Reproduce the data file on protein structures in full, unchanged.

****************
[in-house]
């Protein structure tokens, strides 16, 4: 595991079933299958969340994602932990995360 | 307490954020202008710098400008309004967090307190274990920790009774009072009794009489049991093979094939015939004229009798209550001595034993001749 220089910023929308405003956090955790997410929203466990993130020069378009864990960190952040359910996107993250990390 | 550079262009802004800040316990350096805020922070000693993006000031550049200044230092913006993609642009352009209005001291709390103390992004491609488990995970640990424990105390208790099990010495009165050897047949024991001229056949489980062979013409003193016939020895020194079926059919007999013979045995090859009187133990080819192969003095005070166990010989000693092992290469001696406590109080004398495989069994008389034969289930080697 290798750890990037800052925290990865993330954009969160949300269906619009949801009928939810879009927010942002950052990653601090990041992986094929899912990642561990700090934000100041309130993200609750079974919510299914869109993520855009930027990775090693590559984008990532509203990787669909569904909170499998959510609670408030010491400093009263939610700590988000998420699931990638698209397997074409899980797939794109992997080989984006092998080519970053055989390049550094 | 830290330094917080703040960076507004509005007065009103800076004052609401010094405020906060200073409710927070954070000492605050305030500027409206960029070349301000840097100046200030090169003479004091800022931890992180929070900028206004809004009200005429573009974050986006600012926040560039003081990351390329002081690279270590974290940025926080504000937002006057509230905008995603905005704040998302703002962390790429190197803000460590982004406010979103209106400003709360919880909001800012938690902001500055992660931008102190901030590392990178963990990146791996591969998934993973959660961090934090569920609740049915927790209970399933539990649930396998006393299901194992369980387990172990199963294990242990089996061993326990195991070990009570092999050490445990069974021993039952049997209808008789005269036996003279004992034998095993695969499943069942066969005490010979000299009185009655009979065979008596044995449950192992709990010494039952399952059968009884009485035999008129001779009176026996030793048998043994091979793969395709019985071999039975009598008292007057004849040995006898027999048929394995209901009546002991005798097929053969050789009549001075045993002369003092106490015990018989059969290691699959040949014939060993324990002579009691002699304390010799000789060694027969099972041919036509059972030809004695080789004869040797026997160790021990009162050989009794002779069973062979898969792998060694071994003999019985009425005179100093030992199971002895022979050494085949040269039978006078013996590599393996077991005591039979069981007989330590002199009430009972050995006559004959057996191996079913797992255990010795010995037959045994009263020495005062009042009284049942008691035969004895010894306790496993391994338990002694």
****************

[in-house]
């Protein structure tokens, strides 16, 4: 595991079933299958969340994602932990995360 | 307490954020202008710098400008309004967090307190274990920790009774009072009794009489049991093979094939015939004229009798209550001595034993001749 220089910023929308405003956090955790997410929203466990993130020069378009864990960190952040359910996107993250990390 | 550079262009802004800040316990350096805020922070000693993006000031550049200044230092913006993609642009352009209005001291709390103390992004491609488990995970640990424990105390208790099990010495009165050897047949024991001229056949489980062979013409003193016939020895020194079926059919007999013979045995090859009187133990080819192969003095005070166990010989000693092992290469001696406590109080004398495989069994008389034969289930080697 290798750890990037800052925290990865993330954009969160949300269906619009949801009928939810879009927010942002950052990653601090990041992986094929899912990642561990700090934000100041309130993200609750079974919510299914869109993520855009930027990775090693590559984008990532509203990787669909569904909170499998959510609670408030010491400093009263939610700590988000998420699931990638698209397997074409899980797939794109992997080989984006092998080519970053055989390049550094 | 830290330094917080703040960076507004509005007065009103800076004052609401010094405020906060200073409710927070954070000492605050305030500027409206960029070349301000840097100046200030090169003479004091800022931890992180929070900028206004809004009200005429573009974050986006600012926040560039003081990351390329002081690279270590974290940025926080504000937002006057509230905008995603905005704040998302703002962390790429190197803000460590982004406010979103209106400003709360919880909001800012938690902001500055992660931008102190901030590392990178963990990146791996591969998934993973959660961090934090569920609740049915927790209970399933539990649930396998006393299901194992369980387990172990199963294990242990089996061993326990195991070990009570092999050490445990069974021993039952049997209808008789005269036996003279004992034998095993695969499943069942066969005490010979000299009185009655009979065979008596044995449950192992709990010494039952399952059968009884009485035999008129001779009176026996030793048998043994091979793969395709019985071999039975009598008292007057004849040995006898027999048929394995209901009546002991005798097929053969050789009549001075045993002369003092106490015990018989059969290691699959040949014939060993324990002579009691002699304390010799000789060694027969099972041919036509059972030809004695080789004869040797026997160790021990009162050989009794002779069973062979898969792998060694071994003999019985009425005179100093030992199971002895022979050494085949040269039978006078013996590599393996077991005591039979069981007989330590002199009430009972050995006559004959057996191996079913797992255990010795010995037959045994009263020495005062009042009284049942008691035969004895010894306790496993391994338990002694």